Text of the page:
It seemed inconceivable that a company would pay, for instance, the equivalent of nearly 1% of all American charitable giving—1% of the love we show to one another and to people affected by tsunamis, earthquakes and hurricanes—for foil-wrapped cheese, tomato sauce and bread.

I believe I’ve eaten a Hot Pocket. Maybe.  Not sure.  Have you?  Do you think often about Hot Pockets?  Do you tell your friends about Hot Pockets?  Are Hot Pockets more important in your community than the local repertory theater, the local soup kitchen, even more important than the larger museums that cater to the rich but increasingly draw in the less well-heeled?

Call me cynical, but somehow I think Nestlé spent less time deciding on spending this money for crap no one should eat—but they do eat it—than they would spend considering whether to give away 0.04 percent ($1 million) of that same amount to charity.

I am cynical.

I must now be a good boy and read my Bible and pray for them and pretend that spending $2.6 billion on a product that yields them more than $2.6 billion—and that’s why they did it, because we all make it possible—isn’t ludicrous and irresponsible.

Because it’s not. In fact, it’s smart business. And it makes me hate the world.

Hot Pockets.

2600 times as costly to buy than a $1 million gift to charity.

And that’s in 1990 dollars.

3-1-1 on Christmas tree disposal

Alleen should have his face on an IMDb or RottenTomatoes thumbnail photograph. Tall, dark-cocoa skin, severe jawbone, handsome and older, and gentle smile—one that could provoke sympathy from an audience. He would be a supporting actor, not the lead.  He would not be bagging New York landlords’ trash, as he does for the landlord of our brownstone. He’s been the epitome of kindness but yesterday had seen enough.

“Who did this?!” he demanded of Karen, who was carrying groceries, as he surveyed our kids’ creation. “We’ll get a $100 fine from the city!”

The three boys had taken discarded Christmas trees from along our block and lined them end to end, smallest to largest, along the sidewalk, extending perhaps thirty or forty feet.  They looked like Ukrainian matryoshka nesting dolls.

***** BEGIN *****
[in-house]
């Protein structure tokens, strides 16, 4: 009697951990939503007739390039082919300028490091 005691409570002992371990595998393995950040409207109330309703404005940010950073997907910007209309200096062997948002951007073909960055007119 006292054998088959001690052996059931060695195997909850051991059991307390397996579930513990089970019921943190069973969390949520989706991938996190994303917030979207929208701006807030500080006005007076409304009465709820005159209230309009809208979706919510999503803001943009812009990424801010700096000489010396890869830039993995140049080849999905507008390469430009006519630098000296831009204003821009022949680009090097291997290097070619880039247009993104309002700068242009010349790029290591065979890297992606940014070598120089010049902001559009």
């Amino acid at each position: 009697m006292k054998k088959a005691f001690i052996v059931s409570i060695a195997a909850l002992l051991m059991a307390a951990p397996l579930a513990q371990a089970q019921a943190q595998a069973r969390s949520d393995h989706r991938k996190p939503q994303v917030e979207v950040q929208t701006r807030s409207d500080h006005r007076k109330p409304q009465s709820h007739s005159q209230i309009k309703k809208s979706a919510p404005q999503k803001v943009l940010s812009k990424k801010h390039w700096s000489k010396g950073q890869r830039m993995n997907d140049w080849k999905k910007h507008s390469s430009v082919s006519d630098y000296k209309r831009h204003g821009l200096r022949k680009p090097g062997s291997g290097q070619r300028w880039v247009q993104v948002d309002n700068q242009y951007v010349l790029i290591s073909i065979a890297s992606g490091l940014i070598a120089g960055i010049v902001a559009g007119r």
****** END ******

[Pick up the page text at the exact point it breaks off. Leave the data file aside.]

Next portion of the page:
“Well, the boys did this; they said they were ‘building a forest.'”

“Yes, but who does this?!”

“Kids do! Ones who are having fun.”

“But it’s like taking your trash and putting it in front of someone else’s building.”

“No, Alleen,” Karen said, “it’s like taking someone else’s trash and putting it in front of our building.”

Karen walked into the apartment in a huff, but animated. At least she wasn’t mad at me. After hearing the story, I was glad that the boys were outside the house and not shooting heroin at the same time. In my book, that’s a check in the Win column.  She called the City’s we-answer-everything-(though-we-might-not-fix-it)-line, 3-1-1.  She described to the city employee the scene with Alleen and asked if our landlord or Alleen himself would get fined.  I heard the story rehearsed.

Karen hung up the phone and said to me, “The lady told me that next time the boys see Alleen maybe they should hide in their fort.”

Not write

In my desire to make things shiny and new, make them tidy and “branded,” make sure the quotation marks looked more like sans serif fonts and less like Courier, make sure I spoke only of external things and not of those things that were roiling inside, make sure that sentences and paragraphs were well edited and that posts were accompanied by an attractive–even come-hither–Flickr photograph that I’d rip with Preview and of course attribute at the bottom (with appropriately manipulated font size and coloration), make sure that if clients or business partners or bosses or friends with money or practically anyone with power real or imagined navigated here that they’d find an antiseptic-at-worst and “fun”-at-best post, in my desire to make people like me–to please others–I found it easier simply to not write in 2012.  Or if I wrote, to not post.

But mainly, to not write.

I’d rather write than correct all the Courier quotation marks.  And most of the other stuff as well.